The crowdfunding platforms that make the most noise (see: Kickstarter) are becoming more and more reluctant to accept product-focused offerings (see: KickstarterReject.com) for a variety of reasons: patent concerns, fulfillment concerns, liability concerns and the list goes on and on. Are their concerns valid? Debatable, but the point is moot anyway. Kickstarter wants to limit risk and they have that right. Power to the portals.
What about contributors? When a supply chain meltdown halfway around the world creates a fulfillment problem for a crowdfunded product offering, contributors don’t have a great way of predicting that. We can’t expect willing contributors to hound an entrepreneur or call a factory in China to perform due diligence on manufacturing capabilities.
Enter ChristieStreet.com, a rewards-based crowdfunding portal whose model focuses on solving some of these problems for inventors and contributors alike.
Christie Street actually performs due diligence on inventions and inventors on behalf of their contributors. They internally examine products and their supply chains and only surface offerings that meet their standards for acceptance. It is a little peace of mind for weary crowdfunders.
Does the approach sound familiar? Quirky takes a similar approach minus the crowdfunding aspect. If you’re accepted to Quirky you’re in their catalog and they take part ownership. Christie Street is essentially a mix of Kickstarter and Quirky, an idea that seems obvious in light of the aforementioned struggles on larger crowdfunding platforms.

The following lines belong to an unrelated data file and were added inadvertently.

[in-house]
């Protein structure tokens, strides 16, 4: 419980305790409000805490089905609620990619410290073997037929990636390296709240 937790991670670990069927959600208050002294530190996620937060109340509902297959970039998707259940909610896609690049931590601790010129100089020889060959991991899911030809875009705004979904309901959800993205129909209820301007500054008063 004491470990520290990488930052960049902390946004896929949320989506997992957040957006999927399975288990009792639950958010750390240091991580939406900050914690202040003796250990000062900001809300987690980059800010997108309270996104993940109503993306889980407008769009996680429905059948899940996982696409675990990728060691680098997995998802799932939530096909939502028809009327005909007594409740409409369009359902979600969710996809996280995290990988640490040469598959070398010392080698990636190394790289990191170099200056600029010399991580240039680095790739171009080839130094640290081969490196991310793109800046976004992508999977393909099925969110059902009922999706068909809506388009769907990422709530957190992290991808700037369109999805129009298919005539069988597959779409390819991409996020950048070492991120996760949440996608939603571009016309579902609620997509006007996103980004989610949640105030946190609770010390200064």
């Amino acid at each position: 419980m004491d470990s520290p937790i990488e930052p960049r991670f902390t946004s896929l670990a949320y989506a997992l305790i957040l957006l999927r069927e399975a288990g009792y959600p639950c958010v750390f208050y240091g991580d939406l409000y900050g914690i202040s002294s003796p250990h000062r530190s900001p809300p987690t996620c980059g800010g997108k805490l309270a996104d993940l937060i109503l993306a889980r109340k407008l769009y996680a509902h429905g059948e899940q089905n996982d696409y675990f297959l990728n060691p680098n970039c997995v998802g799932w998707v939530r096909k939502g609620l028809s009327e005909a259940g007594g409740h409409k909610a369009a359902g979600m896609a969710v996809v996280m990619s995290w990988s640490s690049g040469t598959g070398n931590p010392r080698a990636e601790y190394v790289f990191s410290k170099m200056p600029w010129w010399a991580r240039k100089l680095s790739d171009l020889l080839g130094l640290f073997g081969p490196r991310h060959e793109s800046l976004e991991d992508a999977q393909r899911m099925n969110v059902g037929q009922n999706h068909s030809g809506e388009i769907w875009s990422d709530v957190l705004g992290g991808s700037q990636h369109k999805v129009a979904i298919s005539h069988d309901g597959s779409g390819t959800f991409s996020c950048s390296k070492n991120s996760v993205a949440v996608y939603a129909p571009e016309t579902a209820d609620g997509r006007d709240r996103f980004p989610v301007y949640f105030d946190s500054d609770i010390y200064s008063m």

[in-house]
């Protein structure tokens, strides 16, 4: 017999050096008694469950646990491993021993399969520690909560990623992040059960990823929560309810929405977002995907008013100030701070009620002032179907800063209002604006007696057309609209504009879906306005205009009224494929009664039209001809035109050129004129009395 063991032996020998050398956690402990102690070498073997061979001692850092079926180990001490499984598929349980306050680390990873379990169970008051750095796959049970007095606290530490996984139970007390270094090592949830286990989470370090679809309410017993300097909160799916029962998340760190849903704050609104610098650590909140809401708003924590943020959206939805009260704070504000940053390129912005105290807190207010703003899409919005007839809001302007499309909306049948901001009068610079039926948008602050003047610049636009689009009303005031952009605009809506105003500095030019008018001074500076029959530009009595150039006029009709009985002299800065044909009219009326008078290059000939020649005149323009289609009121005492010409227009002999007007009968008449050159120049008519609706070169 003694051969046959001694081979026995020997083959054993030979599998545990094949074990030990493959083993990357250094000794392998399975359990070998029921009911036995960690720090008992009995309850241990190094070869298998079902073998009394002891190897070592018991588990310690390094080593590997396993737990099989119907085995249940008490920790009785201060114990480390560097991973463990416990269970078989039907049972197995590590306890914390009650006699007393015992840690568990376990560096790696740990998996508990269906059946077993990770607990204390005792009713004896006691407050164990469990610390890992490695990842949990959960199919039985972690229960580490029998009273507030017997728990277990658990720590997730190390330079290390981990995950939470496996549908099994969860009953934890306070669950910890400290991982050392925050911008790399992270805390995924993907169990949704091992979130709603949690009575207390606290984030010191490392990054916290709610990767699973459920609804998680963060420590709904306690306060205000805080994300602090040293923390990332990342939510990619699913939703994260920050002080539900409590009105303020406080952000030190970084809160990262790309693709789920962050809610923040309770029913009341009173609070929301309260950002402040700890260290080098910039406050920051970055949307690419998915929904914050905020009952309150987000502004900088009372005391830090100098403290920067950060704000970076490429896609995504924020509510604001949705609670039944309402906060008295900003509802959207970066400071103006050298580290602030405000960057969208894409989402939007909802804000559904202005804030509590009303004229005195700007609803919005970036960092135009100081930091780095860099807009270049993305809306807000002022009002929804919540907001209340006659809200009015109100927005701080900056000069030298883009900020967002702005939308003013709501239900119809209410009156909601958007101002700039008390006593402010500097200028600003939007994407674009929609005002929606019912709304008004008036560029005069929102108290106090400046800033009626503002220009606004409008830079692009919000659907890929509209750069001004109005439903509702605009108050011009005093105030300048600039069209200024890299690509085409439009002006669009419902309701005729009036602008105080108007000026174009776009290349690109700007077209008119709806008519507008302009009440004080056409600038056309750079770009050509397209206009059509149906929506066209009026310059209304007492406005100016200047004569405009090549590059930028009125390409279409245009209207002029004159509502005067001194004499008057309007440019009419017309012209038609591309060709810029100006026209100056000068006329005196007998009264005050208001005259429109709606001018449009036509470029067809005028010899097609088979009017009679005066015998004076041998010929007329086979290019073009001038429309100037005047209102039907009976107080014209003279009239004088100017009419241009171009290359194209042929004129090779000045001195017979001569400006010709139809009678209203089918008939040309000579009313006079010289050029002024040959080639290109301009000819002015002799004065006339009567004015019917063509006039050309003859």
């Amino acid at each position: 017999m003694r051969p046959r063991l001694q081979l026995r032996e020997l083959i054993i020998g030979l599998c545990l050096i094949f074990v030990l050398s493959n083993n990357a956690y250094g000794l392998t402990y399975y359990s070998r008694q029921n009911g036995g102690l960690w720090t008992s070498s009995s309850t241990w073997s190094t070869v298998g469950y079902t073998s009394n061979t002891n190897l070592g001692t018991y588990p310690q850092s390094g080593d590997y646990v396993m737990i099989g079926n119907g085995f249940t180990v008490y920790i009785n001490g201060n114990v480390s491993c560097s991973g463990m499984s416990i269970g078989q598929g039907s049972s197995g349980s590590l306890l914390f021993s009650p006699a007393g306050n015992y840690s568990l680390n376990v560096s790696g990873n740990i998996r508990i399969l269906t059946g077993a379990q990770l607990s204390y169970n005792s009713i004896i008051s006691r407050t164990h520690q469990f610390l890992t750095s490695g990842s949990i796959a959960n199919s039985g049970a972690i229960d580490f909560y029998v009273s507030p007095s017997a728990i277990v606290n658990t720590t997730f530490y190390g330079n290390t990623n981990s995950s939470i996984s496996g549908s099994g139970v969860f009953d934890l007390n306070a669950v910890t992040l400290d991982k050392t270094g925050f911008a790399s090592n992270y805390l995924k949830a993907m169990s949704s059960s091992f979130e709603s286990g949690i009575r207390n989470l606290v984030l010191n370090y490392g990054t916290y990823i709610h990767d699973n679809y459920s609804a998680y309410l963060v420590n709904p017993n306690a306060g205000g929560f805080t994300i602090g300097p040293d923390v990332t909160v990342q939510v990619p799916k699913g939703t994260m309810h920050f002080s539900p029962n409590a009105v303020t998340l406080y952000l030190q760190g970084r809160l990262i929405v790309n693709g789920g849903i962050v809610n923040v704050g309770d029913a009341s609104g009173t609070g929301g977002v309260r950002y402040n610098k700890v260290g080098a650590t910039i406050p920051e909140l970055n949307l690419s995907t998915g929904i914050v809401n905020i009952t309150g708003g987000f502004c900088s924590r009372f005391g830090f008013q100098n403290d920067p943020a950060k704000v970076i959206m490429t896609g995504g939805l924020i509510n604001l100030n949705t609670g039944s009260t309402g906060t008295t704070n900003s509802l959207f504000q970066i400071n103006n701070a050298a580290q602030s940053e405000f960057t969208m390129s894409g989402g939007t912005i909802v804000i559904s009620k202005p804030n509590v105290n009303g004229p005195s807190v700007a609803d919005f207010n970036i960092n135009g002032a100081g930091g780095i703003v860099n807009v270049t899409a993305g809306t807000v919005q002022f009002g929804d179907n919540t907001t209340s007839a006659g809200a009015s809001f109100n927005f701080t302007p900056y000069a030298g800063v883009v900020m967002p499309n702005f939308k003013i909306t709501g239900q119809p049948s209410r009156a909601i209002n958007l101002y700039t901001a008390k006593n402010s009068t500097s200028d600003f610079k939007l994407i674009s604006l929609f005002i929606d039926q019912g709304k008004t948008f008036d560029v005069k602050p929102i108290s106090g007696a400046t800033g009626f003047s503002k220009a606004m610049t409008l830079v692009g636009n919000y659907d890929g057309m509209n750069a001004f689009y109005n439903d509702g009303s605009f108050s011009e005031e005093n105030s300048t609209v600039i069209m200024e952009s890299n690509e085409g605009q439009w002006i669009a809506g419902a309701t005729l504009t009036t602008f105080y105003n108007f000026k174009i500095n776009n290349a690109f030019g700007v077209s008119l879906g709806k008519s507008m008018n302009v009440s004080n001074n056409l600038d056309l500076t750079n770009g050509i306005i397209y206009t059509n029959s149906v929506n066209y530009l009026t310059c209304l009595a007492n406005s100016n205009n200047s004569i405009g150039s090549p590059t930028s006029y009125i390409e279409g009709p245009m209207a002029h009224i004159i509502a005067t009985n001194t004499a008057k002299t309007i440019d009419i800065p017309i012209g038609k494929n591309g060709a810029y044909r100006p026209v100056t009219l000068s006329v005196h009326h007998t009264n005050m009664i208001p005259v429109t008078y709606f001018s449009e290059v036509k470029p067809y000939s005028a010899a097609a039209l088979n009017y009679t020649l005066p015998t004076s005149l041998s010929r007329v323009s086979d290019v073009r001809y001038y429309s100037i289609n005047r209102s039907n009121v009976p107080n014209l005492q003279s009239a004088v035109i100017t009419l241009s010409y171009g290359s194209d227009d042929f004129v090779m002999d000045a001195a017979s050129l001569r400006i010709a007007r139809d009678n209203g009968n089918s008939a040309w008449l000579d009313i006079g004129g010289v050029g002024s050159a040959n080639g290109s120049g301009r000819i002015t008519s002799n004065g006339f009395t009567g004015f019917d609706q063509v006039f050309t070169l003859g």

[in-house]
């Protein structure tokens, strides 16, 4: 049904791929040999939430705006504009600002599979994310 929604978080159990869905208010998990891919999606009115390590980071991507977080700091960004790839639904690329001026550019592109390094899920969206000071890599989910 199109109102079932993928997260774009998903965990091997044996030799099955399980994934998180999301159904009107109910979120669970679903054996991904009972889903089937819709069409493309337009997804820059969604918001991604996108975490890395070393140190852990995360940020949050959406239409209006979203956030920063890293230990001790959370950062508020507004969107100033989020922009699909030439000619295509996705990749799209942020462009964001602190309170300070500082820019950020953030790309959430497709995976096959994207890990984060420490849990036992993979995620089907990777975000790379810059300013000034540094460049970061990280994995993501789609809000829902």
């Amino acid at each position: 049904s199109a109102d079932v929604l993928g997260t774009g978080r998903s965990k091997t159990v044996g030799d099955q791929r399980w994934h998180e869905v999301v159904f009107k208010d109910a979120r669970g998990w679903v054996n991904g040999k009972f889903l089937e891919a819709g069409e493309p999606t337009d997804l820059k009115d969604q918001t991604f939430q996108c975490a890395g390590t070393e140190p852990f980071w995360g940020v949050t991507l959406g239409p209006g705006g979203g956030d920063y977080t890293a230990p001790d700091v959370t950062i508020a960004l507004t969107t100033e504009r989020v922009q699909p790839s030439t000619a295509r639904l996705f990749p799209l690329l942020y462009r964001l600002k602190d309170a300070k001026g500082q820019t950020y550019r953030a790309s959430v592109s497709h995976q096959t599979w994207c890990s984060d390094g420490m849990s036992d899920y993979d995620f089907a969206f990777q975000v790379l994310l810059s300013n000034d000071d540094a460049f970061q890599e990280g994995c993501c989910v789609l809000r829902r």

According to their web site, Christie Street “remain(s) focused on showcasing only product concepts that are feasible and credible. If it can be made, we’d love to support it, which is exactly why we named the company Christie Street. In addition to being the street of Thomas Edison’s lab in New Jersey, it’s also the first road to actually use his electric lights for illumination. Thus Christie Street embodies a place where innovation is born, and ideas are turned into reality.”
The first offering on Christie Street is the DoorBot, a smartphone-enabled doorbell with an internal camera. The DoorBot team has even partnered with Lockitron to offer Lockitron’s smartphone-enabled door lock and their smartphone-enabled doorbell as a package deal. Thanks to Lockitron’s open API, the DoorBot app can control both. The ability to receive a doorbell notification on your phone, see who is at the door and unlock your door from anywhere is very Jetsons. Gotta love it!
The campaign’s goal is $250,000, a huge raise for a niche product on a new portal. It will be interesting to monitor the progress of the campaign.
Christie Street founder Jamie Siminoff knows marketing is a huge part of a successful raise, and his platform is taking a very personal approach to helping inventors find success. “We are much more collaborative than the other platforms,” he said. “We have an inventor concierge to assist through the whole process.”
Innovative product design is arguably the most tangible and visible example of the power of crowdfunding we have in the US to date. Hopefully Christie Street can help create a better environment for these products to garner interest.